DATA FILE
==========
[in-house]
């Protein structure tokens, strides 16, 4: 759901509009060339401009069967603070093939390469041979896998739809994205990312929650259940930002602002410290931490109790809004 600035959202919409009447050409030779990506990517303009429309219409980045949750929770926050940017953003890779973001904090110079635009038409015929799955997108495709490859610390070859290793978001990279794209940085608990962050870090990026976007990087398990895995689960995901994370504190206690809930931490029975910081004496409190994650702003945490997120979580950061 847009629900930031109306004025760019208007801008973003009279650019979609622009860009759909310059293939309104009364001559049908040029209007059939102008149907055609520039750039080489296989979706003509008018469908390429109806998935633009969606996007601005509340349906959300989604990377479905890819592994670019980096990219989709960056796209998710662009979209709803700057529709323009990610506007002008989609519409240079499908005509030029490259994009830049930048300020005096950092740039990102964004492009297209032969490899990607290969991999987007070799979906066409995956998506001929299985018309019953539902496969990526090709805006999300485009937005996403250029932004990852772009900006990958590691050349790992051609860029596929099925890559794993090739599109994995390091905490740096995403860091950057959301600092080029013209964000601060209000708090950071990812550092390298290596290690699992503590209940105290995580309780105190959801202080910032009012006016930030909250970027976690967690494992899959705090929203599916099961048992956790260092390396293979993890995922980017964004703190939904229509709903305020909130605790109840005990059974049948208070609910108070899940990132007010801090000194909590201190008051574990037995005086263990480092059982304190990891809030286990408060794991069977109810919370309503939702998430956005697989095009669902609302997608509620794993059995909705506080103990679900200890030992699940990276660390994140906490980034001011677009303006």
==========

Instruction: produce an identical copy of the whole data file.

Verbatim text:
[in-house]
């Protein structure tokens, strides 16, 4: 759901509009060339401009069967603070093939390469041979896998739809994205990312929650259940930002602002410290931490109790809004 600035959202919409009447050409030779990506990517303009429309219409980045949750929770926050940017953003890779973001904090110079635009038409015929799955997108495709490859610390070859290793978001990279794209940085608990962050870090990026976007990087398990895995689960995901994370504190206690809930931490029975910081004496409190994650702003945490997120979580950061 847009629900930031109306004025760019208007801008973003009279650019979609622009860009759909310059293939309104009364001559049908040029209007059939102008149907055609520039750039080489296989979706003509008018469908390429109806998935633009969606996007601005509340349906959300989604990377479905890819592994670019980096990219989709960056796209998710662009979209709803700057529709323009990610506007002008989609519409240079499908005509030029490259994009830049930048300020005096950092740039990102964004492009297209032969490899990607290969991999987007070799979906066409995956998506001929299985018309019953539902496969990526090709805006999300485009937005996403250029932004990852772009900006990958590691050349790992051609860029596929099925890559794993090739599109994995390091905490740096995403860091950057959301600092080029013209964000601060209000708090950071990812550092390298290596290690699992503590209940105290995580309780105190959801202080910032009012006016930030909250970027976690967690494992899959705090929203599916099961048992956790260092390396293979993890995922980017964004703190939904229509709903305020909130605790109840005990059974049948208070609910108070899940990132007010801090000194909590201190008051574990037995005086263990480092059982304190990891809030286990408060794991069977109810919370309503939702998430956005697989095009669902609302997608509620794993059995909705506080103990679900200890030992699940990276660390994140906490980034001011677009303006």